Looking north on Gracechurch Street, image credit Woods Bagot.

Gracechurch Street set for a new 37-floor office tower

Proposals for a 138-meter tower at 85 Gracechurch Street in the Square Mile, proposals by developer Hertshten Properties Limited have been designed by architects Woods Bagot. The office tower is the fourth tower for the burgeoning tower cluster.

The 0.16-hectare site contains no listed buildings but does share a party wall with the Grade II* Listed Leadenhall Market and Grade II Listed 81-82 Gracechurch Street. It has been through various guises including notably the Spread Eagle Inn prior to 1865, which had its own yard which connected Gracechurch Street to Lime Street passage.

The existing building at 85 Gracechurch Street was built in 1935 and designed by E. Howard and Partners. This has been altered and extended regularly since the 1960s, with an upwards extension in 1967, the creation of new Gracechurch Street shopfronts and roof plant enclosures in 1973, and further alterations and minor extensions since.

Retained facade at 85 Gracechurch Street, image credit Woods Bagot.

Following a number of pre-application design review meetings with planners, it was decided to retain rather than demolish the existing facade at 85 Gracechurch Street as it was felt that it had some art-deco design character that could be unleashed if refurbished to something pertaining to its original state.

Historically, the Spread Eagle Inn which once occupied the site enabled pedestrians to move between
Gracechurch Street and Lime Street Passage through to Leadenhall Market. The public realm concept is to re-establish this historical pedestrian route across the site, which expands and improves pedestrian connectivity and comfort and Increases dwell time in Leadenhall Market.

A Heritage Garden and Cultural Space are planned for the fifth floor, working with the Museum of London as a cultural partner in the development which is hoped will deliver a highly significant cultural asset to the City of London, which will celebrate the site’s history in the origins of London and location in the footprint of the Roman Forum of Londinium.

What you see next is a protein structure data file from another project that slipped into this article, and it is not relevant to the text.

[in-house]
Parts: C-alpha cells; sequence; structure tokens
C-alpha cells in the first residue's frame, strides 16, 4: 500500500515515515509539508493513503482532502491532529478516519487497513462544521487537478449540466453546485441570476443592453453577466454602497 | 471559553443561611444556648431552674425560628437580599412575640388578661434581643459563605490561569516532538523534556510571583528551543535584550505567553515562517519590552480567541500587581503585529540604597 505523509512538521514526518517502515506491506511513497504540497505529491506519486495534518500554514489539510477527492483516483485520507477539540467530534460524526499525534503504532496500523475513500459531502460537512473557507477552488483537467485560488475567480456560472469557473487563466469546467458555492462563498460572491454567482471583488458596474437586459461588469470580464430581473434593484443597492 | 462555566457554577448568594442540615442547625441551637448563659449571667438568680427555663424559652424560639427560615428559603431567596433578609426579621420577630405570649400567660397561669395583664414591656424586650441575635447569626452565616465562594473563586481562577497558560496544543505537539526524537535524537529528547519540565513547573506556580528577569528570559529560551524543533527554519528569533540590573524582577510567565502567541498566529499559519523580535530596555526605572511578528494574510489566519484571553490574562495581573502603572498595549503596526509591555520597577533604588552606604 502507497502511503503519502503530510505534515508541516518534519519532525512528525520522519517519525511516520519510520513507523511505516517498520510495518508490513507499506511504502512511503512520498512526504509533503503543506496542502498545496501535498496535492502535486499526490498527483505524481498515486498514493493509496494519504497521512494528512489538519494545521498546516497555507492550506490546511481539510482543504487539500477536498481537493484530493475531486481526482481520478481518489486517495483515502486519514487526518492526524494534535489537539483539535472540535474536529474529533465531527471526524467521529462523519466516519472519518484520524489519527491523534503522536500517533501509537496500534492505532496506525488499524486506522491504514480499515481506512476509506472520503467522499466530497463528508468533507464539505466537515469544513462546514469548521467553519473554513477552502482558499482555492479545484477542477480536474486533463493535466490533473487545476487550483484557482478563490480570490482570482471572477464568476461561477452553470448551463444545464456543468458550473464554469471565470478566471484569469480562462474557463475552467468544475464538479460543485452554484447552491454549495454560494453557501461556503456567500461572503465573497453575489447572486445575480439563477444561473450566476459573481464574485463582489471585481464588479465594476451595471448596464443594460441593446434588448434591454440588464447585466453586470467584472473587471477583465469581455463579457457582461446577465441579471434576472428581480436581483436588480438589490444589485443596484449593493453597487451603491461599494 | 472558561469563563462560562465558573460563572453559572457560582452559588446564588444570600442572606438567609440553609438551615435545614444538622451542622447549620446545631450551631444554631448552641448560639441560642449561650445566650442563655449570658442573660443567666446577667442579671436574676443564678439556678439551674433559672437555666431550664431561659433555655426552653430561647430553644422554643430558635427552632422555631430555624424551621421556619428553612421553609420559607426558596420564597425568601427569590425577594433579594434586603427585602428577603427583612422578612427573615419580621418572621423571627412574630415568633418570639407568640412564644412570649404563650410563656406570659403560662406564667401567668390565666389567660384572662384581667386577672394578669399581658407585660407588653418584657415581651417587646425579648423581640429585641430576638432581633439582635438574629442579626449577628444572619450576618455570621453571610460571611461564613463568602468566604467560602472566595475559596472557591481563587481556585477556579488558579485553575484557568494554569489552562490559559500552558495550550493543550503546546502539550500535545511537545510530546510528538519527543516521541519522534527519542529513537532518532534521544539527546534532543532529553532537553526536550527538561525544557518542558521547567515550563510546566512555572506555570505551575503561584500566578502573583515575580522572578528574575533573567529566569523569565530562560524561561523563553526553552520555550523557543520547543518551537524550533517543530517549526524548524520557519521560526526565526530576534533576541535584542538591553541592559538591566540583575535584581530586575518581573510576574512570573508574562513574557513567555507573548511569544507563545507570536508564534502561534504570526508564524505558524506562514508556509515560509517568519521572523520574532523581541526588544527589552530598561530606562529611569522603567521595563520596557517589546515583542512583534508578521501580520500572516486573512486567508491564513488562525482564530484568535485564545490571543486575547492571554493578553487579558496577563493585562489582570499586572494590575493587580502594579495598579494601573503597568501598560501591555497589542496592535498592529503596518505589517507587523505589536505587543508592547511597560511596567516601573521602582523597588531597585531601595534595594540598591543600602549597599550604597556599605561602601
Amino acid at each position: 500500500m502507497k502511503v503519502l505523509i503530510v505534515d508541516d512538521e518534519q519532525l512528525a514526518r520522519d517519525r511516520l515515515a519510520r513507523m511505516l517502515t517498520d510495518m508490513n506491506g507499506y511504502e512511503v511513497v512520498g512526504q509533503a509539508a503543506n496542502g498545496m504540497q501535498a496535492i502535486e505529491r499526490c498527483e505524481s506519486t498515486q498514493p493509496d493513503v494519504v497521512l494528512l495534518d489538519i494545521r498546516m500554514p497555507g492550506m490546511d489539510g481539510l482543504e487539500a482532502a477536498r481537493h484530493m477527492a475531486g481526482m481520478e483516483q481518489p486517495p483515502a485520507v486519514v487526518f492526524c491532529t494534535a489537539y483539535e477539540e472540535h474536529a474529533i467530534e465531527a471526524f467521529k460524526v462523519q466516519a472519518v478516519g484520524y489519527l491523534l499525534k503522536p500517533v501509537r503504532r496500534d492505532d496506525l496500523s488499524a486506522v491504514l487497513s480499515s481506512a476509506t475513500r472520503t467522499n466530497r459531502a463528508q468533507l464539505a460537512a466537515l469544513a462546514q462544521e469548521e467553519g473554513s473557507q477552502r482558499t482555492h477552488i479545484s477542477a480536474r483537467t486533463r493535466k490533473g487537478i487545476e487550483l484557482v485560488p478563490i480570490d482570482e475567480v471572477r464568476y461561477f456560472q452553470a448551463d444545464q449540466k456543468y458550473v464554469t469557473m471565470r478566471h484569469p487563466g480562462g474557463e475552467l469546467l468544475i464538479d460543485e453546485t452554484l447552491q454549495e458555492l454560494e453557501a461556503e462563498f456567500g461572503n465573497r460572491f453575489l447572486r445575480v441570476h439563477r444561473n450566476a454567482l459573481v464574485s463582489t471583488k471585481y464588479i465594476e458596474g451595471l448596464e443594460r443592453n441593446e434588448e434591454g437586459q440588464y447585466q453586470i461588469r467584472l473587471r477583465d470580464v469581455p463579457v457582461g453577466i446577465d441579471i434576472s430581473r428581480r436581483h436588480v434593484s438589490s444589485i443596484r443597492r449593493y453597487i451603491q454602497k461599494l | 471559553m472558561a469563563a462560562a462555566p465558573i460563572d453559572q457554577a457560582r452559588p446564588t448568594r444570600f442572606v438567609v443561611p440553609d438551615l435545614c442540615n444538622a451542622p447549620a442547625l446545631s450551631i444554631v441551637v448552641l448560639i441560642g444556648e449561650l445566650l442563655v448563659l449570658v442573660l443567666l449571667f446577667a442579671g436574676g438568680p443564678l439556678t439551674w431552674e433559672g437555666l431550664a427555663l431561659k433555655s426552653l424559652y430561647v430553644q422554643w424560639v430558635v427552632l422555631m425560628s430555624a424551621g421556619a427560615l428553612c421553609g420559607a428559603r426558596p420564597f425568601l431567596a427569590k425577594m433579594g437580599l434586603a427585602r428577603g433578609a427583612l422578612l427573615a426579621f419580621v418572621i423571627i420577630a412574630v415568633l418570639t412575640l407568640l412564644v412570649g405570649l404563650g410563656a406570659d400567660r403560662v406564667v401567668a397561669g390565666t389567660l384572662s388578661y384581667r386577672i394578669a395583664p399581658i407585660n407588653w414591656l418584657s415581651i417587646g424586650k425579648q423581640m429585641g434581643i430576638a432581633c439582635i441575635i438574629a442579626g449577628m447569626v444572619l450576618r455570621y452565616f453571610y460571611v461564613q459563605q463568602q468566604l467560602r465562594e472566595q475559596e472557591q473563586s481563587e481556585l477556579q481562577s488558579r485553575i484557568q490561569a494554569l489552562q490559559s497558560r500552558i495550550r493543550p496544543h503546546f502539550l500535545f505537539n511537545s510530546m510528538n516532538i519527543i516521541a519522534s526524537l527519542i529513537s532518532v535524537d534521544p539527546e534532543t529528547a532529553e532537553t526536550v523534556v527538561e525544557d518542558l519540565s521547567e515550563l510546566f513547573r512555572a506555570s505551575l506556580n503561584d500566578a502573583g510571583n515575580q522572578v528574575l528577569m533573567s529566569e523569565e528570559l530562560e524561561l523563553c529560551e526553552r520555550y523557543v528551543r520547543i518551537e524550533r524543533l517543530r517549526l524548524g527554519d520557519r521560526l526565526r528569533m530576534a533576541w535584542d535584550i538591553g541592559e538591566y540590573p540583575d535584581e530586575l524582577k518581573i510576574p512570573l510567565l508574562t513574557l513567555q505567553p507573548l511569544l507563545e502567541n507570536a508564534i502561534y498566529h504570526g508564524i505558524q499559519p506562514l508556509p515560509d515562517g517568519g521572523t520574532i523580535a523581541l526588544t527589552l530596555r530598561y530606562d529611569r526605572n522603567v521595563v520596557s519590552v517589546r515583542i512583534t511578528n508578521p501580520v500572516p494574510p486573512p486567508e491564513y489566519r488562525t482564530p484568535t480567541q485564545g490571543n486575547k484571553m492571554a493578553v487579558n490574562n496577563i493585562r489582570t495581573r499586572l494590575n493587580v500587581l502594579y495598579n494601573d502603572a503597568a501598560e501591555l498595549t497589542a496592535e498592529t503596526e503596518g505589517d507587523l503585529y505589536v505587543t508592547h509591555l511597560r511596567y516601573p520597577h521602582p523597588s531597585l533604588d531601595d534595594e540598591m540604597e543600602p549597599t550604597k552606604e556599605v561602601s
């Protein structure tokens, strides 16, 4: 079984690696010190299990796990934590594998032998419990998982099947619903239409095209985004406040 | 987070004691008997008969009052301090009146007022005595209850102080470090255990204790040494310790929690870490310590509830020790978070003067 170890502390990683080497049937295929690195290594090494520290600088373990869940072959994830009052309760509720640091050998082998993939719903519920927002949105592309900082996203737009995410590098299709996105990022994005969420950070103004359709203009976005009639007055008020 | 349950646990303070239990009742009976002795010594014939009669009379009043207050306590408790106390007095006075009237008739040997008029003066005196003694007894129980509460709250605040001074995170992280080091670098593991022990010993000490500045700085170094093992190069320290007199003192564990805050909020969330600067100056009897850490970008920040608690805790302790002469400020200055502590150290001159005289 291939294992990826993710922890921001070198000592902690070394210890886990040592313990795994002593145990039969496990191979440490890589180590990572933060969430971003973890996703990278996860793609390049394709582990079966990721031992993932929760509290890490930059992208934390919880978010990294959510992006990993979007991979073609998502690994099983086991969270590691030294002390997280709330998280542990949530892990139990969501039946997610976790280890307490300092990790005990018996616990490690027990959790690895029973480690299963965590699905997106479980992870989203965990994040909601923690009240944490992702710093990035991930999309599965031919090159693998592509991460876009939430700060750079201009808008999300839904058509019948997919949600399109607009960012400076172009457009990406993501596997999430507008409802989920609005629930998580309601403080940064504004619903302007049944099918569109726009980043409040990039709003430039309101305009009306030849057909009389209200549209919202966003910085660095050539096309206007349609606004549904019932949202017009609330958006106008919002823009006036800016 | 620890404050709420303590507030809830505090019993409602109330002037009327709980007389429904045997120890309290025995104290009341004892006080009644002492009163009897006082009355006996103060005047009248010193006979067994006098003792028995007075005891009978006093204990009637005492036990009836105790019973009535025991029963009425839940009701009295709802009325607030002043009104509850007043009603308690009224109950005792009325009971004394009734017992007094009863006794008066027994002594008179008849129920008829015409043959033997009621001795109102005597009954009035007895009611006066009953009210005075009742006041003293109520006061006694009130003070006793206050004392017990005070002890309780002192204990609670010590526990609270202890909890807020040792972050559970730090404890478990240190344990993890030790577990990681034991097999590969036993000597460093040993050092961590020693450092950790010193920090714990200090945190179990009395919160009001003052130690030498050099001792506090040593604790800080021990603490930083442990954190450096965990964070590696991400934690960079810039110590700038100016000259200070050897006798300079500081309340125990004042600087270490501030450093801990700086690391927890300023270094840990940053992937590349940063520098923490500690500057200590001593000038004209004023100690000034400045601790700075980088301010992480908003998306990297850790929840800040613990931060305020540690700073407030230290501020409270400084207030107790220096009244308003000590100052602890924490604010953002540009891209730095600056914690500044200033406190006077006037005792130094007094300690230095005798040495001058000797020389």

The space will include opportunities for archaeological display and virtual reality experiences, as well as a Heritage Walkway which will provide exceptional views over Leadenhall Market, revealing elements not
currently appreciated in public views. It is expected to attract between 50,000 and 300,000 visitors per year.

Public realm atrium and access to the upper floors including the cultural and heritage space, image credit Woods Bagot.

It is predicted to accommodate between 1,720 – 2,210 Full-Time Equivalent (FTE) jobs, an uplift of between 1,145 – 1,765 FTE jobs. Lower floors are designed to be capable of accommodating SMEs and flexible working to complement the larger floor plates to the upper levels.

The Urban Greening Factor will significantly outperform the adopted Greater London Authority and the emerging City of London Urban Greening Factors, with a baseline of over 0.8 compared to the 0.3 policy target, and over 1 when measured using the City of London methodology within the site ownership boundary.

Relatedly, the Proposed 85 Gracechurch Street development will deliver an exponential Biodiversity Net Gain (over 2,000%).

As with other developments in the Square Mile, it proposes an ambitious uplift in cycling provision with 619 cycle parking spaces across the development. This will include long-stay parking of various types for the use of future office occupiers, as well as 114 short-stay cycle parking spaces for the use of any visitors to the site and surrounding area where a current shortage of spaces exist, an overprovision of 18 versus the London Plan requirements.

The proposed scheme as pictured from Waterloo Bridge, within the built, emerging and consented context.